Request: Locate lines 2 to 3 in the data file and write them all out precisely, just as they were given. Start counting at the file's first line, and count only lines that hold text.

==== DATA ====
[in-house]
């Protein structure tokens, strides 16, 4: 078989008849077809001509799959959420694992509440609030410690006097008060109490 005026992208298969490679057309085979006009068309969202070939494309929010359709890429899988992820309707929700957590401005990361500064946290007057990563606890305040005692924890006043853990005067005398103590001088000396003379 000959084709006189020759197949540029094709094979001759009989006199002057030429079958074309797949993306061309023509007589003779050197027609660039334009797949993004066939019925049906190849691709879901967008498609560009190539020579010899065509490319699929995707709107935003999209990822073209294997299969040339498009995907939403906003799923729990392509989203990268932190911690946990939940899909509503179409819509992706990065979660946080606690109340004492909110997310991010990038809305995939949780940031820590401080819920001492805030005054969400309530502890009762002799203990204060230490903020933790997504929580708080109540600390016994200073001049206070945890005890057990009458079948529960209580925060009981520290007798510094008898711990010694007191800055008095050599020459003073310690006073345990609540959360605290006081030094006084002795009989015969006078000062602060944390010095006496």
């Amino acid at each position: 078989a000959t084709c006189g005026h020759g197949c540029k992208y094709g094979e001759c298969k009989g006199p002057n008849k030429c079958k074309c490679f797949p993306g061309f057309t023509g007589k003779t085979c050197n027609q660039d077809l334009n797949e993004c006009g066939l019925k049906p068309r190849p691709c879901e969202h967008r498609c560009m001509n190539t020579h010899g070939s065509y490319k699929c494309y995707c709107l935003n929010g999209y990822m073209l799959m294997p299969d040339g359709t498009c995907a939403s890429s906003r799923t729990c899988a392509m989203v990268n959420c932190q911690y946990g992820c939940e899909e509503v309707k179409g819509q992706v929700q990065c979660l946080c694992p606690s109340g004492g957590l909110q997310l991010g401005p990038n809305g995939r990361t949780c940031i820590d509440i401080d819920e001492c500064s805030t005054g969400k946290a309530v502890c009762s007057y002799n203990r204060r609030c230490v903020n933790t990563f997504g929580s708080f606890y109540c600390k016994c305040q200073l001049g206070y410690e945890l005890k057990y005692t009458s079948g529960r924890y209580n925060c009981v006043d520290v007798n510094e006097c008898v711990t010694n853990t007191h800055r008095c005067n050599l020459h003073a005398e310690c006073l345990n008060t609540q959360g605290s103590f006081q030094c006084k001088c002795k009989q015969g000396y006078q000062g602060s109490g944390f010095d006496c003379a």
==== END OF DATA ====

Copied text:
């Protein structure tokens, strides 16, 4: 078989008849077809001509799959959420694992509440609030410690006097008060109490 005026992208298969490679057309085979006009068309969202070939494309929010359709890429899988992820309707929700957590401005990361500064946290007057990563606890305040005692924890006043853990005067005398103590001088000396003379 000959084709006189020759197949540029094709094979001759009989006199002057030429079958074309797949993306061309023509007589003779050197027609660039334009797949993004066939019925049906190849691709879901967008498609560009190539020579010899065509490319699929995707709107935003999209990822073209294997299969040339498009995907939403906003799923729990392509989203990268932190911690946990939940899909509503179409819509992706990065979660946080606690109340004492909110997310991010990038809305995939949780940031820590401080819920001492805030005054969400309530502890009762002799203990204060230490903020933790997504929580708080109540600390016994200073001049206070945890005890057990009458079948529960209580925060009981520290007798510094008898711990010694007191800055008095050599020459003073310690006073345990609540959360605290006081030094006084002795009989015969006078000062602060944390010095006496």
């Amino acid at each position: 078989a000959t084709c006189g005026h020759g197949c540029k992208y094709g094979e001759c298969k009989g006199p002057n008849k030429c079958k074309c490679f797949p993306g061309f057309t023509g007589k003779t085979c050197n027609q660039d077809l334009n797949e993004c006009g066939l019925k049906p068309r190849p691709c879901e969202h967008r498609c560009m001509n190539t020579h010899g070939s065509y490319k699929c494309y995707c709107l935003n929010g999209y990822m073209l799959m294997p299969d040339g359709t498009c995907a939403s890429s906003r799923t729990c899988a392509m989203v990268n959420c932190q911690y946990g992820c939940e899909e509503v309707k179409g819509q992706v929700q990065c979660l946080c694992p606690s109340g004492g957590l909110q997310l991010g401005p990038n809305g995939r990361t949780c940031i820590d509440i401080d819920e001492c500064s805030t005054g969400k946290a309530v502890c009762s007057y002799n203990r204060r609030c230490v903020n933790t990563f997504g929580s708080f606890y109540c600390k016994c305040q200073l001049g206070y410690e945890l005890k057990y005692t009458s079948g529960r924890y209580n925060c009981v006043d520290v007798n510094e006097c008898v711990t010694n853990t007191h800055r008095c005067n050599l020459h003073a005398e310690c006073l345990n008060t609540q959360g605290s103590f006081q030094c006084k001088c002795k009989q015969g000396y006078q000062g602060s109490g944390f010095d006496c003379a």